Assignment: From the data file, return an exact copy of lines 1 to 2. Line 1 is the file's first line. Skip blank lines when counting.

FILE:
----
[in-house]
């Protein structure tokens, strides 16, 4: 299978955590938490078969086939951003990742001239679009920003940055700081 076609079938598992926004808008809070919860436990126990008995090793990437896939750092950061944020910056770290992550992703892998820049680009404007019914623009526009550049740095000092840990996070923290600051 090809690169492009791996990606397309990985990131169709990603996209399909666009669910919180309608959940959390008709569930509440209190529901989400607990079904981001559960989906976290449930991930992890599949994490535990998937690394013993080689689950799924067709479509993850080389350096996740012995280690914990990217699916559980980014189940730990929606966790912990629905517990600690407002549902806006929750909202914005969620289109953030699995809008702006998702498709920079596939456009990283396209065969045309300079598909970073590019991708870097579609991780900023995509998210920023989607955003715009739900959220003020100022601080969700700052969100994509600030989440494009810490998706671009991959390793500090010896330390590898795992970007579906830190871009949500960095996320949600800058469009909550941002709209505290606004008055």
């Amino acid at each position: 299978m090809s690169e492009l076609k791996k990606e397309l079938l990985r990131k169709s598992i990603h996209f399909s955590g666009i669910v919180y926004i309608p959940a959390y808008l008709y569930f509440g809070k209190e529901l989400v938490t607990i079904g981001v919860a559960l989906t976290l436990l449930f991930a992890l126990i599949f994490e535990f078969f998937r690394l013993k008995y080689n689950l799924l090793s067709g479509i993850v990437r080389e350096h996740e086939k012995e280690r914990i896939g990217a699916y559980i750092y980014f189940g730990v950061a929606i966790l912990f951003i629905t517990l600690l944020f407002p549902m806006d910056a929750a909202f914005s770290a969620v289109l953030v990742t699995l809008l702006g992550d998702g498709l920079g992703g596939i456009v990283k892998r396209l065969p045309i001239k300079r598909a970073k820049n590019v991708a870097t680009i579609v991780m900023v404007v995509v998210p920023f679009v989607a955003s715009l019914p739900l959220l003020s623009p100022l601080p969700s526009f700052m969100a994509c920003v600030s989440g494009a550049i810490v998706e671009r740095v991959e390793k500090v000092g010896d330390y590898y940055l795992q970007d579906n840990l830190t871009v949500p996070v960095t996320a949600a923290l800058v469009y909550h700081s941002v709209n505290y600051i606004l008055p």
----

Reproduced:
[in-house]
């Protein structure tokens, strides 16, 4: 299978955590938490078969086939951003990742001239679009920003940055700081 076609079938598992926004808008809070919860436990126990008995090793990437896939750092950061944020910056770290992550992703892998820049680009404007019914623009526009550049740095000092840990996070923290600051 090809690169492009791996990606397309990985990131169709990603996209399909666009669910919180309608959940959390008709569930509440209190529901989400607990079904981001559960989906976290449930991930992890599949994490535990998937690394013993080689689950799924067709479509993850080389350096996740012995280690914990990217699916559980980014189940730990929606966790912990629905517990600690407002549902806006929750909202914005969620289109953030699995809008702006998702498709920079596939456009990283396209065969045309300079598909970073590019991708870097579609991780900023995509998210920023989607955003715009739900959220003020100022601080969700700052969100994509600030989440494009810490998706671009991959390793500090010896330390590898795992970007579906830190871009949500960095996320949600800058469009909550941002709209505290606004008055």